Rave Review – LBF Adventures do Melt Festival

Welcome back Adventurers! Making the most of the European summer festival season, we’ve just got back from a wild weekend at Melt Festival. Never heard of it? Considered going before but needing some convincing? Check out our Rave Review to see why Melt Festival is a party you can’t afford to miss!

 

The location was…

Ferropolis, The city of Iron. A decommissioned mining station situated next to a small lake about 2 hours south-west of Berlin. Completely open-air aside from one stage, it allowed for a sense of freedom and exploration not always achievable at a festival. The gigantic machinery towering over the main stages gave a dramatic, industrial backdrop suited perfectly to the acts we were most excited to see (Techno of course!). Taking full advantage of the lake-side setting, a stage also appeared on the beach, providing an opportunity for dancing into the both sunset and sunrise, some keen partiers even cutting shapes in the water. The true gem though was the forest stage, tucked away in the trees and hosted by Berlin club Sisyphos. Opting largely for house music influenced sets, the DJ’s here provided a soundtrack that when paired with the organic setting of the stage, created a wildly fun atmosphere reminiscent of Spanish party-masters, Elrow. While the festival had a solid crowd turnout, none of the stages felt crammed or uncomfortable and there was always room to dance without the fear of someone stepping on your feet.  Another bonus came in that while the site itself was pretty big, it never felt so big that a walk between stages seemed like mission impossible. Multiple routes across the site stopped bottlenecks from occurring and helped eliminate crowd tension. Quite simply, it was stunning, and a huge-selling point for the festival.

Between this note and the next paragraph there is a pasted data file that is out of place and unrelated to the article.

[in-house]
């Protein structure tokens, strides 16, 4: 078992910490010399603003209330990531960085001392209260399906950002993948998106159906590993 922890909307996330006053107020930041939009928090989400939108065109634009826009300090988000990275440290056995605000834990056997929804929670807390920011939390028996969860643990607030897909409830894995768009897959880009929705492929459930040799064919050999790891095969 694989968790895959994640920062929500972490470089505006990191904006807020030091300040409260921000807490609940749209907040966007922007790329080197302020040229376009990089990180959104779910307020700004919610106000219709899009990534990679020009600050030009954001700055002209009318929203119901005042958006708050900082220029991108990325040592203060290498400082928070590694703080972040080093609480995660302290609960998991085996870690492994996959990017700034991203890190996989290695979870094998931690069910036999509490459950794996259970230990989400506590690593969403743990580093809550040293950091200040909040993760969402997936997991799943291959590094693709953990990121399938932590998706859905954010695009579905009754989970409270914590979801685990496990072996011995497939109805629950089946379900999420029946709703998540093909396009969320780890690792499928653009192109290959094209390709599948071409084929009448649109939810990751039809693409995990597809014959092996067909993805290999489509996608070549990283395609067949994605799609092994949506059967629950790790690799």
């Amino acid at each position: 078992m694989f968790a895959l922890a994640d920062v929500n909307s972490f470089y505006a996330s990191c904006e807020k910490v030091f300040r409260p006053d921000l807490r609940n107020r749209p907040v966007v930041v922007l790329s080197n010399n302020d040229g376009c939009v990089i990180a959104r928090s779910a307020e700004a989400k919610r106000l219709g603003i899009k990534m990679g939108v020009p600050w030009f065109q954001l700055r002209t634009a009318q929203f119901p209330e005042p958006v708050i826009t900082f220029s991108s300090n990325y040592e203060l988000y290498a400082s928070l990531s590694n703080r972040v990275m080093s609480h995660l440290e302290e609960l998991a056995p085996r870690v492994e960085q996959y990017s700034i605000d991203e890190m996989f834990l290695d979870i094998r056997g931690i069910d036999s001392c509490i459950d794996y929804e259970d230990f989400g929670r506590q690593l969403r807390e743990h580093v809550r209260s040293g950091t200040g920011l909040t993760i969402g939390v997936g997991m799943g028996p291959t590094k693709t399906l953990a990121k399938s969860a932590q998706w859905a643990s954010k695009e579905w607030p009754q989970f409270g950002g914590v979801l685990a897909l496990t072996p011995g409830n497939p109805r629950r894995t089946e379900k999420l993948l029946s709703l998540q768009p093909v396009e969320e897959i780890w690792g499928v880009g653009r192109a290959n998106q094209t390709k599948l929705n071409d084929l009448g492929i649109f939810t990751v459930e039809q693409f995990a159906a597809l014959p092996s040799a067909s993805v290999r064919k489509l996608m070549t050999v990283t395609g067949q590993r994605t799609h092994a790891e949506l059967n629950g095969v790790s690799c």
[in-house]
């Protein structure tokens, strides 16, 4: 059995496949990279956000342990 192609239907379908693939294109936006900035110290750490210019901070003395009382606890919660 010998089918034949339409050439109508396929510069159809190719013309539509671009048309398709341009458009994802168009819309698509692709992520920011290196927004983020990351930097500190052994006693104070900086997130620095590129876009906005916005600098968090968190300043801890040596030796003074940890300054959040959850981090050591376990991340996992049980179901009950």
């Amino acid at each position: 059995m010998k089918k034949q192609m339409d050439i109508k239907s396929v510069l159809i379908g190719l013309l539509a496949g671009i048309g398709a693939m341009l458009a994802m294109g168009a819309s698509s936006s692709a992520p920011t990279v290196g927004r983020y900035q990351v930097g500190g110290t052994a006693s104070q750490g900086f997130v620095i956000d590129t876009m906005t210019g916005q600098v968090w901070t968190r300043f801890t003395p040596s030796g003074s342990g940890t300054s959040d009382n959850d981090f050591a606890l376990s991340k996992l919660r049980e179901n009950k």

The music was…

A well curated combination of live-bands, DJ’s and solo performers, although all acts tended to be electronically influenced with their sound. The list of live-acts read like an education in ‘how to be a music hipster’, with past and present trend-setters in sound featuring across the weekend, including Sampha, Bonobo, Phoenix, M.I.A. and Glass Animals. For the ravers, a collection of techno’s more progressive stars like Maceo Plex, Tale of Us and Dixon showcased their skills in crafting engaging, diverse sets, while some classic hard-hitting heavyweights kept the bass pumping well into the night, including Marcel Dettmann, Richie Hawtin and of course, Adam Beyer. Special mention though has to go to South African rave-rap nutcases Die Antwoord, who relished their festival closing set with the kind of insane energy that really needs to be seen to be believed. The sound quality was fairly impressive across the stages, with the only exception sadly being the Gremin Beach stage, which seemed to be needing a little bit more oomph to really get pumping. Elsewhere the volume was kept intense but without ever losing clarity, booming bass balanced perfectly with clear vocals and easily distinguishable melodies. Audiophiles out there rejoice!

The campsite was…

A 10-15 minute walk away from the festival itself and where the majority of our fellow revellers were staying, given it came free with the price of the ticket. Camping can be a daunting prospect for some, but Melt managed to make it feel like a crucial part of the experience rather than simply an accommodation option. There wasn’t many rules about what could or couldn’t be brought into the campsite, some bigger groups setting up miniature homes with gazebos, gas cookers, speakers, tables and decorations. Bringing in your own alcohol cans/bottles was allowed too, helpful for those not wanting to spend too much at the bar. A stage pumped out tunes til 6pm to make sure everyone was in the mood to party, and a variety of activities throughout the day made for a bit of fun, including yoga, flower headband making and art classes. For anyone too wrecked from the night before to attempt those, the lake was easily accessible for a swim or sunbathe session. Of course the facilities were fairly basic (think portaloos and shared showers), but the opportunity to meet fellow festies from across the globe made it worthwhile.